[Federal Register: September 14, 2004 (Volume 69, Number 177)]
[Page 55447-55448]
From the Federal Register Online via GPO Access [wais.access.gpo.gov]



Fish and Wildlife Service

Notice of Availability of the Draft Sentry Milk-vetch Recovery 
Plan for Review and Comment

AGENCY: Fish and Wildlife Service, Interior.

ACTION: Notice of document availability.


SUMMARY: We, the U.S. Fish and Wildlife Service (Service), announce the 
availability for public review of a draft recovery plan for the sentry 
milk-vetch (Astragalus cremnophylax var. cremnophylax). All known 
populations of the species occur on land managed by the National Park 
Service, Grand Canyon National Park (Park) in Coconino County, Arizona. 
We solicit review and comment from the public on this Draft Sentry 
Milk-vetch Recovery Plan (Draft Plan).

DATES: Comments on the Draft Plan must be received on or before October 
14, 2004, to receive consideration by the Service.

ADDRESSES: Persons wishing to review the Draft Plan may obtain a copy 
by accessing the Service's Arizona Ecological Services Field Office 
Internet Web page at http://arizonaes.fws.gov or by contacting the 

Field Supervisor, Arizona Ecological Services Field Office, U.S. Fish 
and Wildlife Service, 2321 West Royal Palm Road, Suite 103, Phoenix, 
Arizona, 85021-4951 (602/242-0210) to obtain a copy via the mail or in 
person at the addresses above. Written comments and materials regarding 
the plan should be addressed to the Field Supervisor at the address

[[Page 55448]]

provided above. Comments and materials received are available on 
request for public inspection, by appointment, during normal business 
hours at the above address.

FOR FURTHER INFORMATION CONTACT: Mima Falk, Arizona Ecological Services 
Tucson Suboffice, 201 N Bonita Ave., Tucson, Arizona 85745 (520/670-
6150 ext. 225).



    Restoring an endangered or threatened animal or plant species to 
the point where it is again a secure, self-sustaining member of its 
ecosystem is a primary goal of the Service's endangered species 
program. To help guide the recovery effort, the Service is working to 
prepare recovery plans for most of the listed species native to the 
United States. Recovery plans describe actions considered necessary for 
conservation of species, establish criteria for the recovery levels for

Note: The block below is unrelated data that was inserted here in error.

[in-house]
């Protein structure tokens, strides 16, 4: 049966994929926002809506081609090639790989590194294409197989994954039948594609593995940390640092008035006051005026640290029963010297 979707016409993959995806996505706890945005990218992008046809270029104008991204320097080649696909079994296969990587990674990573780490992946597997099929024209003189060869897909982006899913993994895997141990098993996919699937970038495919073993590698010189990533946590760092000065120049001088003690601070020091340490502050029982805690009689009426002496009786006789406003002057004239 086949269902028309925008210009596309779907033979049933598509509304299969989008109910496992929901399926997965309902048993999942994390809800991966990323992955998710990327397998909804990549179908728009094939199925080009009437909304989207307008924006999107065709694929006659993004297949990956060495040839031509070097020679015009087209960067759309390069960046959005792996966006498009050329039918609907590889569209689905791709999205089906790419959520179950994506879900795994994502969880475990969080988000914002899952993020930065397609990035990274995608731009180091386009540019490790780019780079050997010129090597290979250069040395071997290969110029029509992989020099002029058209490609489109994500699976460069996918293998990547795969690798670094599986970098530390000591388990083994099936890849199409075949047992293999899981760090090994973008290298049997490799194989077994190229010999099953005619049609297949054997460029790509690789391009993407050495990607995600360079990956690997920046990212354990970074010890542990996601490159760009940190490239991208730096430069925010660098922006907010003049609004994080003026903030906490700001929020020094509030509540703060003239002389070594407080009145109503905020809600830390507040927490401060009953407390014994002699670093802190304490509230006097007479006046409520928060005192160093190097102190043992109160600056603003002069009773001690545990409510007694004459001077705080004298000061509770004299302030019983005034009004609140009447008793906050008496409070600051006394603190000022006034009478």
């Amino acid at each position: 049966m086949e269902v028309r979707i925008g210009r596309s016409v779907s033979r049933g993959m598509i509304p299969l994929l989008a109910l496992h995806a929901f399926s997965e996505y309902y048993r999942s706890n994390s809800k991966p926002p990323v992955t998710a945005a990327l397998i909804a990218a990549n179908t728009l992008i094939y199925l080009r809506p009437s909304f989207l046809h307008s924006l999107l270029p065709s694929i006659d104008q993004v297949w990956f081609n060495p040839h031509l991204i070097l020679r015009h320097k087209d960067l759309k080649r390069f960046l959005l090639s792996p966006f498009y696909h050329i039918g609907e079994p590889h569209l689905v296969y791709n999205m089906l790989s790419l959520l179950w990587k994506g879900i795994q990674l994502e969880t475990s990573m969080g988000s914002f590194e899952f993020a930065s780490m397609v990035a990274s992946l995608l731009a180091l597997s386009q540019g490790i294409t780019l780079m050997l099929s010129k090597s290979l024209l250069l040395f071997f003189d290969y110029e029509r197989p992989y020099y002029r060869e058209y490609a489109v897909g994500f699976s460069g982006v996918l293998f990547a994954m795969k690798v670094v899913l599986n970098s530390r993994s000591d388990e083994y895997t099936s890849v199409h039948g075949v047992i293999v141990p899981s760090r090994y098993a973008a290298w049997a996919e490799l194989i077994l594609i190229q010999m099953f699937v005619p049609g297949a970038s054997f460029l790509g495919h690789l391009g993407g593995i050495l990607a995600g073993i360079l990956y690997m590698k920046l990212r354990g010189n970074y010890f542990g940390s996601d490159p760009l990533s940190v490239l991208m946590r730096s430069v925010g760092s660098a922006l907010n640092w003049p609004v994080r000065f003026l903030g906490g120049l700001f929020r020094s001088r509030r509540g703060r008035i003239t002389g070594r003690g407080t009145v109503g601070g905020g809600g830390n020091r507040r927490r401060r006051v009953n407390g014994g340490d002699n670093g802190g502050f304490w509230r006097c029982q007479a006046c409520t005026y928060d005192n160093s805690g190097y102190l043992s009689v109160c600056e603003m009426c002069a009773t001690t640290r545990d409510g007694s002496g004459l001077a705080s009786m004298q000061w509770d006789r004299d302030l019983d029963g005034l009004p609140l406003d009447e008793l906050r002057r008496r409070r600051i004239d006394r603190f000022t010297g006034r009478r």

downlisting or delisting them, and estimate time and cost for 
implementing the recovery measures needed.
    The Endangered Species Act of 1973 (Act), as amended (16 U.S.C. 
1531 et seq.), requires the development of recovery plans for listed 
species unless such a plan would not promote the conservation of a 
particular species. Section 4(f) of the Act, as amended in 1988, 
requires that public notice and an opportunity for public review and 
comment be provided during recovery plan development. We will consider 
all information presented during the public comment period prior to 
approval of each new or revised recovery plan. We, along with other 
Federal agencies, will also take these comments into account in the 
course of implementing approved recovery plans.
    The Draft Plan describes the status, current management, recovery 
objectives and criteria, and specific actions needed to reclassify the 
sentry milk-vetch from endangered to threatened and for eventual 
consideration for delisting. An original draft of the recovery plan was 
developed by Dr. Joyce Maschinski, a botanist and species specialist 
from The Arboretum at Flagstaff. The document was reviewed and updated 
by a team of botanists, soil scientists, naturalists and National Park 
Service land managers that have a history of researching or managing 
the plant and its environs. In 1993, a draft recovery plan for the 
sentry milk-vetch underwent technical and public review. The draft was 
not finalized at that time due to other high priority work. The reviews 
received on the 1993 draft are maintained in the Service's 
administrative record. Peer review of this Draft Plan is being 
conducted concurrent with public review.
    Sentry milk-vetch is known from two, and up to three, locations on 
the South Rim and one location on the North Rim of the Park, where 
Kaibab limestone forms large flat platforms with shallow soils near 
pinyon-juniper woodlands. The primary cause of population decline prior 
to protection was trampling by Park visitors, although drought 
conditions may have worsened the situation. We carefully assessed the 
best scientific and commercial information available regarding the 
past, present, and future threats faced by sentry milk-vetch as part of 
our 1990 final determination to list this species as endangered (55 FR 
50184). The four major threats identified in the rule listing the 
species were: (1) Destruction of habitat and damage to individuals 
through human disturbance (trampling); (2) overutilization due to 
collection; (3) inadequacy of existing regulatory mechanisms to provide 
protection of habitat; and (4) naturally low reproduction of the 
species. The Draft Plan contains action items to alleviate these 

Public Comments Solicited

    We solicit written comments on the Draft Plan. All comments 
received by the date specified above will be considered prior to 
approval of the plan.


    The authority for this action is section 4(f) of the Endangered 
Species Act, 16 U.S.C. 1533(f).

    Dated: August 16, 2004.
Bryan Arroyo,
Acting Regional Director, Region 2, Fish and Wildlife Service.
[FR Doc. 04-20685 Filed 9-13-04; 8:45 am]